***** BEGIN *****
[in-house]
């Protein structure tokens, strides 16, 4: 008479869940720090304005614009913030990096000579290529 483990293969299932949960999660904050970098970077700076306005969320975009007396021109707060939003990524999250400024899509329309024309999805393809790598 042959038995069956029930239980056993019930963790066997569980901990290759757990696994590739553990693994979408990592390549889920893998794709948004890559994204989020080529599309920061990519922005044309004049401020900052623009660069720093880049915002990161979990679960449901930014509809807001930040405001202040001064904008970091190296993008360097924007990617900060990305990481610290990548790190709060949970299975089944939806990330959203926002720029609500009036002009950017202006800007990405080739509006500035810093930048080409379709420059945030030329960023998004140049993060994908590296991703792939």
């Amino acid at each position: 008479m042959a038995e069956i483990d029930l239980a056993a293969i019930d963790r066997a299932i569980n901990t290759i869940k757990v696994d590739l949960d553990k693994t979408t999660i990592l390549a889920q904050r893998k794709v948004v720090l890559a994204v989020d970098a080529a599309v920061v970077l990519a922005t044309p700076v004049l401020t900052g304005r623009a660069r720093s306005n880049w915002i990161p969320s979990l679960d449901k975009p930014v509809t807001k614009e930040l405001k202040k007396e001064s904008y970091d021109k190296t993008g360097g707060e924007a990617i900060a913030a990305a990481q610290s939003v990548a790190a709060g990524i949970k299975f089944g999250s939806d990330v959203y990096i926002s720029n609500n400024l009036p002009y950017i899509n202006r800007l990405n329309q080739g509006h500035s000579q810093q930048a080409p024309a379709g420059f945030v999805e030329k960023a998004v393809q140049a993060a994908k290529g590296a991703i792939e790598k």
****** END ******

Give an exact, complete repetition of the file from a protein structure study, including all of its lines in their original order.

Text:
[in-house]
């Protein structure tokens, strides 16, 4: 008479869940720090304005614009913030990096000579290529 483990293969299932949960999660904050970098970077700076306005969320975009007396021109707060939003990524999250400024899509329309024309999805393809790598 042959038995069956029930239980056993019930963790066997569980901990290759757990696994590739553990693994979408990592390549889920893998794709948004890559994204989020080529599309920061990519922005044309004049401020900052623009660069720093880049915002990161979990679960449901930014509809807001930040405001202040001064904008970091190296993008360097924007990617900060990305990481610290990548790190709060949970299975089944939806990330959203926002720029609500009036002009950017202006800007990405080739509006500035810093930048080409379709420059945030030329960023998004140049993060994908590296991703792939």
């Amino acid at each position: 008479m042959a038995e069956i483990d029930l239980a056993a293969i019930d963790r066997a299932i569980n901990t290759i869940k757990v696994d590739l949960d553990k693994t979408t999660i990592l390549a889920q904050r893998k794709v948004v720090l890559a994204v989020d970098a080529a599309v920061v970077l990519a922005t044309p700076v004049l401020t900052g304005r623009a660069r720093s306005n880049w915002i990161p969320s979990l679960d449901k975009p930014v509809t807001k614009e930040l405001k202040k007396e001064s904008y970091d021109k190296t993008g360097g707060e924007a990617i900060a913030a990305a990481q610290s939003v990548a790190a709060g990524i949970k299975f089944g999250s939806d990330v959203y990096i926002s720029n609500n400024l009036p002009y950017i899509n202006r800007l990405n329309q080739g509006h500035s000579q810093q930048a080409p024309a379709g420059f945030v999805e030329k960023a998004v393809q140049a993060a994908k290529g590296a991703i792939e790598k």